Some 100 classroom teachers, environmental educators and students are expected to gather next Thursday, Jan. 25, for the 25th annual Storming the Sound conference in Maple Hall, a charming brick-walled building in historic downtown La Conner. As they have for a quarter century, current and future educators from across the North Sound region will share environmental education resources and programs and connect with others in the field.
This year’s Storming the Sound is a milestone for the grassroots conference’s three founders: Glen “Alex” Alexander, Susan Wood and Britta Eschete. They said Storming the Sound hasn’t changed much over the years but the issues have. With Alexander and Wood retired, the organizers and attendees face decisions that will shape the next 25 years of the event.
A grassroots event
Storming the Sound has always been a conference organized by and for environmental educators such as K–12 teachers looking for classroom resources, informal and formal environmental educators, and students interested in environmental education careers. Alexander, who was the education coordinator for the Padilla Bay Estuarine Research Reserve (the Reserve) when Storming the Sound started, said the idea for a gathering came from one of his staff members, David Henry, who organized a small meeting of educators in 1998.
People For Puget Sound, a nonprofit organization that for two decades advocated to protect the land and waters of Puget Sound, collaborated with the Reserve in 1999 to organize the first official Storming the Sound, held at the Reserve’s theater. Thirty to forty people packed the small space, and participants brought food and drinks to share, potluck-style. Bellingham singer-songwriter and environmentalist Dana Lyons entertained.
“It was celebratory,” said Wood, who received the National Marine Educators Association’s Marine Education Award in 2023 and recently retired from her position as research education coordinator at the Reserve. “A lot of it was socializing — getting to know each other and who we are out there doing this work.”
The second Storming the Sound was held at the Swinomish Indian Tribal Community Spiritual Center. One of Storming the Sound’s board members, Larry Campbell, who passed away last year, was a tribal elder.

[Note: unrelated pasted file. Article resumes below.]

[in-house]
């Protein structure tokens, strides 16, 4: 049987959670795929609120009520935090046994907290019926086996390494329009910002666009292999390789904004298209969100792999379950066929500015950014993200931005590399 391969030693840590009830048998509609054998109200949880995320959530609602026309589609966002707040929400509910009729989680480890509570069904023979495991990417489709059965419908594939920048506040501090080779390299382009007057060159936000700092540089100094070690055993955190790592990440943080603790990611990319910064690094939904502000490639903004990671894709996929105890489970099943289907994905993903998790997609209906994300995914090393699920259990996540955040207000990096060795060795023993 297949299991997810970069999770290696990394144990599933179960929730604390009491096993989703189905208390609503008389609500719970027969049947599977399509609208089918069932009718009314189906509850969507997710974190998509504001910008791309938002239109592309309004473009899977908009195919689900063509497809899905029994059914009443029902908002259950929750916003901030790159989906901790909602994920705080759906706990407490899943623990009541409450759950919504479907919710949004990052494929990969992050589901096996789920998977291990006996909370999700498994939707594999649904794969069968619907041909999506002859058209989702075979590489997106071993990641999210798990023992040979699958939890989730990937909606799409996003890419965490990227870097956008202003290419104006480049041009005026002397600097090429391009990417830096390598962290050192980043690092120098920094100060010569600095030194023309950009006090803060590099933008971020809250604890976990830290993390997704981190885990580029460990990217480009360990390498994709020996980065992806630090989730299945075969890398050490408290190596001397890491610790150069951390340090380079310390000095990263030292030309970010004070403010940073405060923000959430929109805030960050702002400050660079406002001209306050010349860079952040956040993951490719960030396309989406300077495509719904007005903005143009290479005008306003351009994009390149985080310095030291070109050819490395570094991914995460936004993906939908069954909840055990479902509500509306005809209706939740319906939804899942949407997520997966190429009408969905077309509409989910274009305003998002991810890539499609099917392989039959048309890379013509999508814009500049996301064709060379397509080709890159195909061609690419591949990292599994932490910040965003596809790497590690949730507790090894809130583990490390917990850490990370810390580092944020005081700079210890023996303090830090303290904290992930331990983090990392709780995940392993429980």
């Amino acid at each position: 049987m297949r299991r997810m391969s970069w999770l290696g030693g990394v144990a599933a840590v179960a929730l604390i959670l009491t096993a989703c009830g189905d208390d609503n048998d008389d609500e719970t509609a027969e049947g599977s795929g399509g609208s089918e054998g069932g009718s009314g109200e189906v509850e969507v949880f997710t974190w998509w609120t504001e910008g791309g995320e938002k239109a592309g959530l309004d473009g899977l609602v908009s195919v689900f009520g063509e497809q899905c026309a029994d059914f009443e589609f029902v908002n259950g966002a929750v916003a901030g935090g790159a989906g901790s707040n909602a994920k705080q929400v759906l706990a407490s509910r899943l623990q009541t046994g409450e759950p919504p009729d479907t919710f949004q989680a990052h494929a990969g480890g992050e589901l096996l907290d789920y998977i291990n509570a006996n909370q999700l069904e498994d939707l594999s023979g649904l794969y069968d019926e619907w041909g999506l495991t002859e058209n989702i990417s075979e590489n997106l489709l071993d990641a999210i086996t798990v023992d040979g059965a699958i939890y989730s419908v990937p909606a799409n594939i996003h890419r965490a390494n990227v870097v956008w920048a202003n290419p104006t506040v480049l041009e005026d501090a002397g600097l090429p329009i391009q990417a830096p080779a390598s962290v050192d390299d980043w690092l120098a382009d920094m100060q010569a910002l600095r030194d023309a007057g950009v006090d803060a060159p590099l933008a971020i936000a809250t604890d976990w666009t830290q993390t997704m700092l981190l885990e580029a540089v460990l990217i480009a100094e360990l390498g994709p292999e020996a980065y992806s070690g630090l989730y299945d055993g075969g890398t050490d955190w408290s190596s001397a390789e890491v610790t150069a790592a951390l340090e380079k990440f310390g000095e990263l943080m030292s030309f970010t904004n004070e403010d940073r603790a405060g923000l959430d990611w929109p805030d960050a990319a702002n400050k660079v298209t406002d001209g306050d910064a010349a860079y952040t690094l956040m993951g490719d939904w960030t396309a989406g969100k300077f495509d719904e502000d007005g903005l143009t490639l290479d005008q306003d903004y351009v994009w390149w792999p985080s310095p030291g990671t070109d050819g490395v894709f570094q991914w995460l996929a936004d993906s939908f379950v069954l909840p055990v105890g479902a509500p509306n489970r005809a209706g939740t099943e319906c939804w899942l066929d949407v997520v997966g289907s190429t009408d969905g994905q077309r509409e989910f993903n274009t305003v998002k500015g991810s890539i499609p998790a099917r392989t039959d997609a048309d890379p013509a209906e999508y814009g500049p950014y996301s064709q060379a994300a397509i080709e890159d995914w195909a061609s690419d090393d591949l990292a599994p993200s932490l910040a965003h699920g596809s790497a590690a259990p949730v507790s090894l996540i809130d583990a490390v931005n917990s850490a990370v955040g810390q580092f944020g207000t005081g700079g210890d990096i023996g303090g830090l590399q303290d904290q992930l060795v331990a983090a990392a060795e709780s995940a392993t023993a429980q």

“We could really see this momentum growing of how people wanted to get connected in person and talk about what was going on,” said Eschete, former outreach coordinator of People For Puget Sound and current events coordinator at Western Washington University’s Career Services Center. Eschete also serves on the board of the Salish Current.
This year: facing loss and grief
For the third year and every year after, Maple Hall in La Conner — just across the channel from the Swinomish Indian Tribal Community — has been home to the conference. Prior to COVID-19, the event had drawn around 150 to as many as 200 people from Whatcom, Skagit, San Juan, Snohomish, Island, Jefferson and Clallam counties. Organizers pivoted online for 2021 and 2022 because of COVID, but the virtual setting lacked the depth of connection that had always permeated the homegrown event. Participants were thrilled to be back in person last year.
Storming the Sound is a low-budget production — little money is spent bringing in speakers, and the participants always determine the agenda. There are no criteria for presenting and anyone can propose a topic, from a formal PowerPoint to a simple conversation.
This year’s keynote speaker, Lindsay L. Huettman, will discuss how environmental educators can cultivate resilience in a time of ecological loss and grief. The talk’s subject represents a trend that Wood said she’s noticed over the past 25 years.
“The issues have gotten more serious,” Wood said. “Climate change has been an enormous environmental issue that we’re all tackling.”
Despite more dire environmental topics, Wood said, Storming the Sound remains a hopeful, inspirational, and celebratory gathering that reminds participants they’re not alone in their work, that they’re part of a community working together to inspire a love of nature and environmental stewardship throughout the region.
“There’s tremendous value in looking around and seeing what other people are doing and learning from each other, working together, building alliances and coalitions, and doing programs together,” Alexander said. “There’s so much benefit in that, strength and resilience.”
At a pivotal moment
Storming the Sound is confronting a quarter-life crisis. The future of the conference is uncertain as core planners retire or prioritize other work. Eschete, whose responsibilities in her role at Western take most of her time, is curious about what this next chapter of the conference holds.
“I feel like we’re at the point of a pivotal conversation,” Eschete said.
Wood and Eschete said one of the goals for this year’s conference is to find out what attendees want Storming the Sound to look like going forward and to identify leadership that can help realize that vision. Part of the afternoon will include a gathering of long-time participants to discuss who might be able take the helm, or whether the conference should simply take a bow and close down at 25 years.
“There are a lot of resources out there that are online that people can find,” Eschete said. “But there’s so much value in people coming together and having one day of conversation and networking and connecting.”
Storming the Sound 2024 will take place on Jan. 25 at Maple Hall in La Conner. The nearby United Methodist Church and the Civic Garden Club will also provide meeting spaces for attendees.
— Reported by Rena Kingery
Also see “Devastating wasting illness of influential, iconic sea stars still a mystery,” Salish Current, Oct. 21, 2022